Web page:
Courtroom, from left: Prosecutor Jesse Sendejas questions Lt. Michael Clark, standing at the podium; Judge Ardie A. Bland presides; and defendants listen (from left)—Brother Louis Rodemann, Jim Hannah, Tom Mountenay, Brian Terrell.—Sketch by Pat Marrin

Judge tells nuke resisters, ‘Continue to fight for what you believe is right’

The four defendants at the Feb. 18 trial were voluntarily arrested for trespassing May 31, 2021, at the National Security Campus, operated by Honeywell for the National Nuclear Security Administration. As one of the defendants stated the day of the trial, “Why are we on trial and not those who make these weapons?”

“I speak today to provide a witness to the hope that we will save ourselves from nuclear weapons,” Jim Hannah says to supporters in the KC MO Municipal Court lobby Feb. 18. On the left is Henry Stoever; on the right is Brian Terrell; all three crossed the property line at the KC National Security Campus May 31, 2021.—Photo and video by Kriss Avery  

“The protesters are on trial while the perpetrators are protected,” Jim Hannah tells court

“I plead my case to two higher courts for recourse—the court of global humanity, and the court of Divine justice,” Jim Hannah said Feb. 18. “Neither of these courts would find me or my co-defendants guilty for witnessing against nuclear weapons. More likely, they would judge us wanting if we had done nothing.”

Handcuffed: (in back) Henry Stoever, and (from left) Brian Terrell, Jim Hannah, Tom Mountenay, and Brother Louis Rodemann.—Photo by Hai Chen

Reminder of trials 2/18 & 2/23, and why we keep crossing the line

Last Memorial Day, five persons crossed the line that guards drew on the entry road to the National Security Campus, where 80 percent of the parts for US nuclear weapons are made or procured. Now come the trials. On Friday, Feb. 18, defendants Jim Hannah, Tom Mountenay, Christian Brother Louis Rodemann, and Brian Terrell will … Continue reading Reminder of trials 2/18 & 2/23, and why we keep crossing the line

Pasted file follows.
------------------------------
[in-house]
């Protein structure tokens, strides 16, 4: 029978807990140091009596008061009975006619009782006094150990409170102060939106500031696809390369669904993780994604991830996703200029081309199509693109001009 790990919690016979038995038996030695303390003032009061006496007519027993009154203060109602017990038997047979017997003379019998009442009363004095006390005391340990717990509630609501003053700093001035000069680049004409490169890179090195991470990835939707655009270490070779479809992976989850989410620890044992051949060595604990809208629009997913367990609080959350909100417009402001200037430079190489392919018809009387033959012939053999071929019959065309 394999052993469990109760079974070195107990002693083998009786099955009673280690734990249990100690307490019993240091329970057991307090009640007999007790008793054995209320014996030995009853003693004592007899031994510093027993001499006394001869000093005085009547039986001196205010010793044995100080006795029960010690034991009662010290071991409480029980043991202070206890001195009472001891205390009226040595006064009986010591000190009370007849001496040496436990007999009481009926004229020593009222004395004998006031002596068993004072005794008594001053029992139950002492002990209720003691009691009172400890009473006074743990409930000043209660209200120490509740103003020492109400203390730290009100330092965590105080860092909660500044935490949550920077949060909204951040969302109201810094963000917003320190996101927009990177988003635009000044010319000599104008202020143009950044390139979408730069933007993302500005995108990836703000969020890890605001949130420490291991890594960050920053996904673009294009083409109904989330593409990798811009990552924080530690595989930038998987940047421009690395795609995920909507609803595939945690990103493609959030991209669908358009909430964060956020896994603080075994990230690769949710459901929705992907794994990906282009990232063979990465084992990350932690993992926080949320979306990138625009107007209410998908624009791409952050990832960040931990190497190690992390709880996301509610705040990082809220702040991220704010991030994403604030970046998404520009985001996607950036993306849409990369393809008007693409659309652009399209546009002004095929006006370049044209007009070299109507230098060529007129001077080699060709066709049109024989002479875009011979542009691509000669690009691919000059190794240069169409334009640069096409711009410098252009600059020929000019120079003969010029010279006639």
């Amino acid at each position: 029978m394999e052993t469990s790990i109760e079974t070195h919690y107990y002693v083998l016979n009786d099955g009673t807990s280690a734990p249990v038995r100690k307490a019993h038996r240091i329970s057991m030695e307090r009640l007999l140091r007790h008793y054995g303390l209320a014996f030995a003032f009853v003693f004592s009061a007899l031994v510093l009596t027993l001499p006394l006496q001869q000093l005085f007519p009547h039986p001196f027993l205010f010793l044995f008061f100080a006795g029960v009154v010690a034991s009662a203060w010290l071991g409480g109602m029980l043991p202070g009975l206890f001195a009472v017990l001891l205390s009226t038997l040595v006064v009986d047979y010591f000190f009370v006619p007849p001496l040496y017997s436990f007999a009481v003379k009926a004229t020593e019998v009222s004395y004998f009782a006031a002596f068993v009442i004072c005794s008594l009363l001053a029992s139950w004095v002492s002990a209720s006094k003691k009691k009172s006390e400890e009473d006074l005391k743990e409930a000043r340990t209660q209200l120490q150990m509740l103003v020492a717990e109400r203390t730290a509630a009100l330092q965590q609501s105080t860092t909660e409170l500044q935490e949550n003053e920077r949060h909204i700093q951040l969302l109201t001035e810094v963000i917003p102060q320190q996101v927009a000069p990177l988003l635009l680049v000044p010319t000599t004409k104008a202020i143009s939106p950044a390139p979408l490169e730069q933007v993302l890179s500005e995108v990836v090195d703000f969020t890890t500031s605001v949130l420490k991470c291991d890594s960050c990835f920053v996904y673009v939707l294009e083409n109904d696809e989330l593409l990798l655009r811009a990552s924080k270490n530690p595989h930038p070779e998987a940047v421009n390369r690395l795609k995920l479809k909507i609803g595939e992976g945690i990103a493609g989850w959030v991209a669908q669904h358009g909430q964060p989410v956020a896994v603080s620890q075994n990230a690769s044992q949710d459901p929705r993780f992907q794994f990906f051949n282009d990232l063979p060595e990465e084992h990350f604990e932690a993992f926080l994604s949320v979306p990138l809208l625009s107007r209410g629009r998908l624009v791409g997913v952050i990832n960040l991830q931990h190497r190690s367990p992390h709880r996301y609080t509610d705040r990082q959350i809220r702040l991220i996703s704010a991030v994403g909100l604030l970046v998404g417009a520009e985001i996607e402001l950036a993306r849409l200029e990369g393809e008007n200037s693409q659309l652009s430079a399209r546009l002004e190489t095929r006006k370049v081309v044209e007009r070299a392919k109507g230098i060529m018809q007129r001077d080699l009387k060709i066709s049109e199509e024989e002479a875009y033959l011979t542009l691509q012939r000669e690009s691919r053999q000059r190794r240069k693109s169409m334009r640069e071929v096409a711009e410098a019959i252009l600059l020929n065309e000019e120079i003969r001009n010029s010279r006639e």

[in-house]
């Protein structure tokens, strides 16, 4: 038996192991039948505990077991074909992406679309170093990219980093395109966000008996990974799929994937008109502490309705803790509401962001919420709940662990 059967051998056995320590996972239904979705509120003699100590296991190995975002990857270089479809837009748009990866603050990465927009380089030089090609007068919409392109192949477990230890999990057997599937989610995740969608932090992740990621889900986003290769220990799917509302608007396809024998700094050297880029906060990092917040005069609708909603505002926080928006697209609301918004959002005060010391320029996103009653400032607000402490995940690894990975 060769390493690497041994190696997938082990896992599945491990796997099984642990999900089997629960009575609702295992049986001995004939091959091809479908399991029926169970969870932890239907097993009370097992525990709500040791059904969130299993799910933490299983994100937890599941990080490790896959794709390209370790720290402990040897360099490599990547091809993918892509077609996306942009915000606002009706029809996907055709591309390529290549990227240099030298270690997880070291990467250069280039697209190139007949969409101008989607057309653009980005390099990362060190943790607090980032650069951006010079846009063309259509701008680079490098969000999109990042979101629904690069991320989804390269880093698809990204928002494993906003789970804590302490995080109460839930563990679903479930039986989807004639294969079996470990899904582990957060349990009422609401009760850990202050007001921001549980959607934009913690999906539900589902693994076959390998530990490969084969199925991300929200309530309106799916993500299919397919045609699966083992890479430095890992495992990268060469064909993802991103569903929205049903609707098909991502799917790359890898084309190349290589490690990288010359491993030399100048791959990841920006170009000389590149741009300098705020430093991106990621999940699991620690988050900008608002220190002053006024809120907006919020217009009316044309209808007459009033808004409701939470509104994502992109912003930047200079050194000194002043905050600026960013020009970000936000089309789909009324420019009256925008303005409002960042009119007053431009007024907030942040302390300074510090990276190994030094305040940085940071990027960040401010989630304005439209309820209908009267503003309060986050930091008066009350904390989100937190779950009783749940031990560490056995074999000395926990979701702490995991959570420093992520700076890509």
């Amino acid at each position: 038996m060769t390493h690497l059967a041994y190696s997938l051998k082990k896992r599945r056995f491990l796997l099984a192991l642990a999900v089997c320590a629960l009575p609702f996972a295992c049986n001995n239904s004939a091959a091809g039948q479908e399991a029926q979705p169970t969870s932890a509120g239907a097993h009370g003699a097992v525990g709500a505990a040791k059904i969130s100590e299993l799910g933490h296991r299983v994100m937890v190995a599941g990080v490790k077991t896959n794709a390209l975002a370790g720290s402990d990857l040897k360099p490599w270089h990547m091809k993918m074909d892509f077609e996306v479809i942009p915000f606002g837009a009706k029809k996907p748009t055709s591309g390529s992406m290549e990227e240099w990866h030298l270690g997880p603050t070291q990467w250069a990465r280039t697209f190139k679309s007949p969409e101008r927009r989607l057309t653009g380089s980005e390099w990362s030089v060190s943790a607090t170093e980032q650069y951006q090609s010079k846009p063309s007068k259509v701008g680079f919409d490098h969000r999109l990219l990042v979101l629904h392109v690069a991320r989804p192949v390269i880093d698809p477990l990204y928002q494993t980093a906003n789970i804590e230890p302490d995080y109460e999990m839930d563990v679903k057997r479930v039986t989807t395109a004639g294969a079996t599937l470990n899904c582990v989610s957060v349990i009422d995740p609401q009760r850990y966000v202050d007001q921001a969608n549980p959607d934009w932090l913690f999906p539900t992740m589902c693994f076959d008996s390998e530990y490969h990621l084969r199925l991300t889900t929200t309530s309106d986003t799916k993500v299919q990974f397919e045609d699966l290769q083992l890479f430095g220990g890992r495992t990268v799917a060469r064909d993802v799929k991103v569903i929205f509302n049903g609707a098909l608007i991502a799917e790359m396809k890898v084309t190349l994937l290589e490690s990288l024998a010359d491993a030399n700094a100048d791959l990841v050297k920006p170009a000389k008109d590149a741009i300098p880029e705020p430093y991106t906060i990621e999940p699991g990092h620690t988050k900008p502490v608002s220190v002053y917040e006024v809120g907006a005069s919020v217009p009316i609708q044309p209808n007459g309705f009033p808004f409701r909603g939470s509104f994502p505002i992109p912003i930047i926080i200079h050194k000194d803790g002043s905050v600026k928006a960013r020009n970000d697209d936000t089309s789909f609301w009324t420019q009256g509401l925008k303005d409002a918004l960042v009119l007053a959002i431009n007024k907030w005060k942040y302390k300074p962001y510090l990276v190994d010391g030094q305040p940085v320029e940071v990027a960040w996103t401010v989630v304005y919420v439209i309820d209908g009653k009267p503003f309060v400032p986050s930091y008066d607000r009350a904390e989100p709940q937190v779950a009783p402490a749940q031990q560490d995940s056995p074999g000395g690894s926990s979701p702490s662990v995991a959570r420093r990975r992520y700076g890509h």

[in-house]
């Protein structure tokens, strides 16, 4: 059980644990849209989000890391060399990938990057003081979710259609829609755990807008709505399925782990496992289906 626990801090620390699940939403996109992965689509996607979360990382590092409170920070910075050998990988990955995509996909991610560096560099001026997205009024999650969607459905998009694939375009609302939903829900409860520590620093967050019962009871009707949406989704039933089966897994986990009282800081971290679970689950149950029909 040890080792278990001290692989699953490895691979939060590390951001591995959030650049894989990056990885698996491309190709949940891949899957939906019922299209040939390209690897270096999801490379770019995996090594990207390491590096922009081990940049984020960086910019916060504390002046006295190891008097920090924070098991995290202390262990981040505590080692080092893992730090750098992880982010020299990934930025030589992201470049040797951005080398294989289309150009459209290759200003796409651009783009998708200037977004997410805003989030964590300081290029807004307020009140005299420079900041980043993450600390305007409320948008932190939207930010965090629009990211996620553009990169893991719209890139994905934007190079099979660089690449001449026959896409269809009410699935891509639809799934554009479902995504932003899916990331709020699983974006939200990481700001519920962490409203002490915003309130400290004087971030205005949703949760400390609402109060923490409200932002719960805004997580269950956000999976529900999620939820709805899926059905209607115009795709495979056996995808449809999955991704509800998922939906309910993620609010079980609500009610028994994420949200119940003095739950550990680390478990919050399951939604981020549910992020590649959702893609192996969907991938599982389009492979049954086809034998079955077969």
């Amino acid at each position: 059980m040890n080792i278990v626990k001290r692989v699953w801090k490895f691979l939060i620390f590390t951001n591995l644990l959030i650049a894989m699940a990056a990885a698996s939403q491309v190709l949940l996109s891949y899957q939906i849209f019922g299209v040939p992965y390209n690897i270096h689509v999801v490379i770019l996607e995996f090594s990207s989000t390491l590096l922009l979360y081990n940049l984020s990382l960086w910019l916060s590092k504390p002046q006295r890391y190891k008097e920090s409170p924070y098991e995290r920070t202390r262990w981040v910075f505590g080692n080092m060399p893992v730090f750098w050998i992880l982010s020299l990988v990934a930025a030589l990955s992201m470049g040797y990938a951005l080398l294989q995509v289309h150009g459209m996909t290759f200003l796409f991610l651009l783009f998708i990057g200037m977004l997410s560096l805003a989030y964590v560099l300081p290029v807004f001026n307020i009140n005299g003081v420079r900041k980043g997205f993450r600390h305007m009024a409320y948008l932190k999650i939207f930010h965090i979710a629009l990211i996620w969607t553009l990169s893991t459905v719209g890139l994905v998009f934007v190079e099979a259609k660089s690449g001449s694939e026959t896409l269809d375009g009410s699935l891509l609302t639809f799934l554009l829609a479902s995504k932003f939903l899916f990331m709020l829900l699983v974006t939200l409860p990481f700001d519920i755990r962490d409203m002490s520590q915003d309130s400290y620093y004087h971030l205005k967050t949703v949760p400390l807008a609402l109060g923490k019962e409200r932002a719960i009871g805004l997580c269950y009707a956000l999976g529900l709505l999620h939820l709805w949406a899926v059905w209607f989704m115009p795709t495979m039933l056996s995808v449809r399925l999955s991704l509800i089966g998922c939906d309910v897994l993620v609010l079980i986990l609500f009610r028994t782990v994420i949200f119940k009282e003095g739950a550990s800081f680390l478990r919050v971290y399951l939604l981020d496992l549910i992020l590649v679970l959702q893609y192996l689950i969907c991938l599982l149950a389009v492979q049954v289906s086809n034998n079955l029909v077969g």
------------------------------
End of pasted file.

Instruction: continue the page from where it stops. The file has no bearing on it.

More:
“The moral force of the Ban Treaty is being felt,” Ann Suellentrop says at the rally for the first anniversary of the “entry into force” of the Treaty on the Prohibition of Nuclear Weapons.—Photos by Jim Hannah

PeaceWorks-KC celebrates first anniversary of nuclear ban treaty

On Saturday, Jan. 22, 2022, peace-loving activists gathered to celebrate the 1st anniversary of the Treaty on the Prohibition of Nuclear Weapons (the Ban Treaty) with a rally and caravan. 

Caption:     Imagine! Defendants and supporters, from left: Jim Hannah, Jane Stoever, Sister Theresa Maly, Brother Louis Rodemann, Henry Stoever, Brian Terrell, Bennette Dibben, and Tom Mountenay.—Photo by Mary Hladky

New court hearing date for nuke resisters: 9/13

A new court hearing for the nuclear weapon resisters was set at 10 a.m. Sept. 13. I was happy and proud to stand with these five men as they created awareness of the horrors of nuclear weapons.

Bennette Dibben, waving the flag of Honduras, the 50th ratifier of the Treaty on the Prohibition of Nuclear Weapons, and Tom Mountenay, waving his family’s peace flag, lead the one-mile walk toward the National Security Campus entry road on May 31. Soon Tom was to cross the NSC property line.—Photo by Jane Stoever

Court hearing Aug. 11; no trial date yet set for nuke resisters

We don’t always get what we expect. We knew, well in advance, that five men in PeaceWorks would cross the property line May 31, Memorial Day, at the National Security Campus, the Kansas City, Mo., plant that makes parts for nuclear weapons. Done. We knew they’d be briefly arrested and processed. Done. An arraignment was set for July 1, via videoconference. But—surprise—Judge Martina Peterson said our five should come to court in person Aug. 11 to speak to a different judge.

Detainees handcuffed after crossing the National Security Campus property line May 31—from left: Henry Stoever, Brian Terrell, Jim Hannah (contented), Tom Mountenay (smiling!), and Christian Brother Louis Rodemann. —Photo by Hai Chen

Trial date pending for some Memorial Day line-crossers 

On the tenth anniversary of PeaceWorks-KC's annual Memorial Day peace witness, five members of the PeaceWorks-KC family “crossed the line” and were arrested for trespass at the National Security Campus, where more than 80 percent of the parts for the U.S. nuclear arsenal are made or procured. The resisters’ action helped the 70 or so in attendance re-frame what the weapons plant truly is: a Global Insecurity Factory. 

Tom Mountenay of Independence, MO, is arrested after crossing the property line at the National Security Campus, a nuclear weapon production facility.--Photo by Bennette Dibben

Why cross the line vs. nukes? ‘To be on the right side of history! And of the Beloved Community’

“I am taking a simple step, an act of love,” said Tom Mountenay, “towards a future when there will be no weapons of war." Tom was saying on Memorial Day why he was going to step across the purple property line on the road to the Kansas City National Security Campus,